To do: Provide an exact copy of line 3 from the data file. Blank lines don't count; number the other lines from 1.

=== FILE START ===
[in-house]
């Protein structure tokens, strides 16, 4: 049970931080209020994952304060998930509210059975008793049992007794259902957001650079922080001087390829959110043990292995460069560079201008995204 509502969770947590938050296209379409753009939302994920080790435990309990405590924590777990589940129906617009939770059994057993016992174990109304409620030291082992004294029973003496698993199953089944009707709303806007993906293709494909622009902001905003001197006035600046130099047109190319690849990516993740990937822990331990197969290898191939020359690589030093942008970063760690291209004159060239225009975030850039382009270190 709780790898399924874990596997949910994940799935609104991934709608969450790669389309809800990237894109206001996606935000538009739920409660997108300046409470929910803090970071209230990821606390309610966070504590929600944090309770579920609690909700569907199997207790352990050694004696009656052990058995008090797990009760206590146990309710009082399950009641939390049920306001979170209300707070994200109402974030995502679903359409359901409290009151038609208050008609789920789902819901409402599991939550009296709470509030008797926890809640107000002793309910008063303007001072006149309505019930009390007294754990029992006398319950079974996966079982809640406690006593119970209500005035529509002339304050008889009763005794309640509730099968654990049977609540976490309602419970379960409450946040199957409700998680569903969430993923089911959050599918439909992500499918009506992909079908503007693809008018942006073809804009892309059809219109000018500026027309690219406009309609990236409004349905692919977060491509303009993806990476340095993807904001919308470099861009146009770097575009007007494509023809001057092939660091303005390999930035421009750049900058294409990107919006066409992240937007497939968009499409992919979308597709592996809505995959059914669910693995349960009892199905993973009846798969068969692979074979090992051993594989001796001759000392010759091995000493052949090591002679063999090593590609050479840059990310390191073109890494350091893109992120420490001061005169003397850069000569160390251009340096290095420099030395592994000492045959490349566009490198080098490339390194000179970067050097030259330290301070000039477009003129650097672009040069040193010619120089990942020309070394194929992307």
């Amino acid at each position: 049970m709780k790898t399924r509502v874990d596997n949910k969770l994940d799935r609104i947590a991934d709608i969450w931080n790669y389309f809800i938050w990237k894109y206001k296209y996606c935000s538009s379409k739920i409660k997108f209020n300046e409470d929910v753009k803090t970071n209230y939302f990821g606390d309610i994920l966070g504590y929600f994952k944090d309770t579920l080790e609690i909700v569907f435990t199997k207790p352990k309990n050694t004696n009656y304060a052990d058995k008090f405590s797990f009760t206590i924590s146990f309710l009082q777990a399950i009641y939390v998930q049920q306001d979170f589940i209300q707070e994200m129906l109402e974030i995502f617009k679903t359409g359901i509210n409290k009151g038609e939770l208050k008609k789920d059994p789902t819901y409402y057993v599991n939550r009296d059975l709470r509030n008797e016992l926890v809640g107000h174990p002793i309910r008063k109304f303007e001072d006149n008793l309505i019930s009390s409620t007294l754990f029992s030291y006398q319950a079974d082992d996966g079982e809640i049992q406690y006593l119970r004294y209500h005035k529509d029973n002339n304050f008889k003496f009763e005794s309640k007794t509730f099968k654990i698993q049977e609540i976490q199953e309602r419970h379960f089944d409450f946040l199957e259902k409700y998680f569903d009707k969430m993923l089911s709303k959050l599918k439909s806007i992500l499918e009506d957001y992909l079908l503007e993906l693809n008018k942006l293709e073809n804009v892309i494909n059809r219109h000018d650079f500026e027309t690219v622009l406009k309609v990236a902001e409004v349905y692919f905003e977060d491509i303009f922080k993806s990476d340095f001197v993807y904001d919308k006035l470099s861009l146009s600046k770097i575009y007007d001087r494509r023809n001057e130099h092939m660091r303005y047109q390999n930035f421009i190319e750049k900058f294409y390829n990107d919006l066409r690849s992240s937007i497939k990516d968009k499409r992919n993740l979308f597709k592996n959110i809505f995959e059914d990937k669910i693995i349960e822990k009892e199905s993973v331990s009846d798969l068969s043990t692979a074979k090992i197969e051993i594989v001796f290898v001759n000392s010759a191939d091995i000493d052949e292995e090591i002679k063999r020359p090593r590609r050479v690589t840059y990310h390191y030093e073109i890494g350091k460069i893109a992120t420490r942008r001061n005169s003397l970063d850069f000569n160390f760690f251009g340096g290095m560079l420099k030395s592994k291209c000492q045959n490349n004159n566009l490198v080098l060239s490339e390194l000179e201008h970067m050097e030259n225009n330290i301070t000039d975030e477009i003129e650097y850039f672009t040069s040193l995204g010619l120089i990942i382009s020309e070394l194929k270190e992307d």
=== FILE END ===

């Amino acid at each position: 049970m709780k790898t399924r509502v874990d596997n949910k969770l994940d799935r609104i947590a991934d709608i969450w931080n790669y389309f809800i938050w990237k894109y206001k296209y996606c935000s538009s379409k739920i409660k997108f209020n300046e409470d929910v753009k803090t970071n209230y939302f990821g606390d309610i994920l966070g504590y929600f994952k944090d309770t579920l080790e609690i909700v569907f435990t199997k207790p352990k309990n050694t004696n009656y304060a052990d058995k008090f405590s797990f009760t206590i924590s146990f309710l009082q777990a399950i009641y939390v998930q049920q306001d979170f589940i209300q707070e994200m129906l109402e974030i995502f617009k679903t359409g359901i509210n409290k009151g038609e939770l208050k008609k789920d059994p789902t819901y409402y057993v599991n939550r009296d059975l709470r509030n008797e016992l926890v809640g107000h174990p002793i309910r008063k109304f303007e001072d006149n008793l309505i019930s009390s409620t007294l754990f029992s030291y006398q319950a079974d082992d996966g079982e809640i049992q406690y006593l119970r004294y209500h005035k529509d029973n002339n304050f008889k003496f009763e005794s309640k007794t509730f099968k654990i698993q049977e609540i976490q199953e309602r419970h379960f089944d409450f946040l199957e259902k409700y998680f569903d009707k969430m993923l089911s709303k959050l599918k439909s806007i992500l499918e009506d957001y992909l079908l503007e993906l693809n008018k942006l293709e073809n804009v892309i494909n059809r219109h000018d650079f500026e027309t690219v622009l406009k309609v990236a902001e409004v349905y692919f905003e977060d491509i303009f922080k993806s990476d340095f001197v993807y904001d919308k006035l470099s861009l146009s600046k770097i575009y007007d001087r494509r023809n001057e130099h092939m660091r303005y047109q390999n930035f421009i190319e750049k900058f294409y390829n990107d919006l066409r690849s992240s937007i497939k990516d968009k499409r992919n993740l979308f597709k592996n959110i809505f995959e059914d990937k669910i693995i349960e822990k009892e199905s993973v331990s009846d798969l068969s043990t692979a074979k090992i197969e051993i594989v001796f290898v001759n000392s010759a191939d091995i000493d052949e292995e090591i002679k063999r020359p090593r590609r050479v690589t840059y990310h390191y030093e073109i890494g350091k460069i893109a992120t420490r942008r001061n005169s003397l970063d850069f000569n160390f760690f251009g340096g290095m560079l420099k030395s592994k291209c000492q045959n490349n004159n566009l490198v080098l060239s490339e390194l000179e201008h970067m050097e030259n225009n330290i301070t000039d975030e477009i003129e650097y850039f672009t040069s040193l995204g010619l120089i990942i382009s020309e070394l194929k270190e992307d």